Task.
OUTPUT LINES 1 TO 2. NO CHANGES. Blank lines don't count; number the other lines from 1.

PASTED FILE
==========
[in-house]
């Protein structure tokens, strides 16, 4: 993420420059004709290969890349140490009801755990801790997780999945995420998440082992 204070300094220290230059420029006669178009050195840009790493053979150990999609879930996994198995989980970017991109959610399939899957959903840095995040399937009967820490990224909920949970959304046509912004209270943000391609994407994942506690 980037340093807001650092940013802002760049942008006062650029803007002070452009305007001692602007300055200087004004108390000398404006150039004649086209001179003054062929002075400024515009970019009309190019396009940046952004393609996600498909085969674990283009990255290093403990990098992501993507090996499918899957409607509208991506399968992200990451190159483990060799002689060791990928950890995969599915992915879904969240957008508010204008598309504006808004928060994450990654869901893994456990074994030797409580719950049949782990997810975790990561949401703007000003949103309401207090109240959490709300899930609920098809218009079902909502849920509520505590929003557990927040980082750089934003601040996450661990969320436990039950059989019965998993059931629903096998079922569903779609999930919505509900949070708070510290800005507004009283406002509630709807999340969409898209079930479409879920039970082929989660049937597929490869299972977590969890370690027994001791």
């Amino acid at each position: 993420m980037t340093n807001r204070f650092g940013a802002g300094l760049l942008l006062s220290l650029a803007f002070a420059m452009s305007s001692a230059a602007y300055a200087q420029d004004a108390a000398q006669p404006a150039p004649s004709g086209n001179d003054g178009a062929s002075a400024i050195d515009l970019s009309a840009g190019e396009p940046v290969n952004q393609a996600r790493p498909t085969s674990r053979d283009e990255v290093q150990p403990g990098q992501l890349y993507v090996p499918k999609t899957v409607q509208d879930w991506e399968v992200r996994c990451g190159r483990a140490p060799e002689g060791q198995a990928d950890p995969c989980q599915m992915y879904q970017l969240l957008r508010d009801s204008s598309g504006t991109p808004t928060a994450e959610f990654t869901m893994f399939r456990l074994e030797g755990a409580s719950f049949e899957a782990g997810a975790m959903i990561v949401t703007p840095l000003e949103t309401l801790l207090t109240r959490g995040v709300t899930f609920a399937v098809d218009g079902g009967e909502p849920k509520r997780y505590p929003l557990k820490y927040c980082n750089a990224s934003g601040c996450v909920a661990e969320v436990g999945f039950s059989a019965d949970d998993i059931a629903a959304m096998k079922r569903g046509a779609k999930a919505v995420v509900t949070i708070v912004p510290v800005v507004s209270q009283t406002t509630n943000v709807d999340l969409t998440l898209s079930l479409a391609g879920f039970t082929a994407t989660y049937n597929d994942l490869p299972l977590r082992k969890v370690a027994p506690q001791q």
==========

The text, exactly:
[in-house]
């Protein structure tokens, strides 16, 4: 993420420059004709290969890349140490009801755990801790997780999945995420998440082992 204070300094220290230059420029006669178009050195840009790493053979150990999609879930996994198995989980970017991109959610399939899957959903840095995040399937009967820490990224909920949970959304046509912004209270943000391609994407994942506690 980037340093807001650092940013802002760049942008006062650029803007002070452009305007001692602007300055200087004004108390000398404006150039004649086209001179003054062929002075400024515009970019009309190019396009940046952004393609996600498909085969674990283009990255290093403990990098992501993507090996499918899957409607509208991506399968992200990451190159483990060799002689060791990928950890995969599915992915879904969240957008508010204008598309504006808004928060994450990654869901893994456990074994030797409580719950049949782990997810975790990561949401703007000003949103309401207090109240959490709300899930609920098809218009079902909502849920509520505590929003557990927040980082750089934003601040996450661990969320436990039950059989019965998993059931629903096998079922569903779609999930919505509900949070708070510290800005507004009283406002509630709807999340969409898209079930479409879920039970082929989660049937597929490869299972977590969890370690027994001791």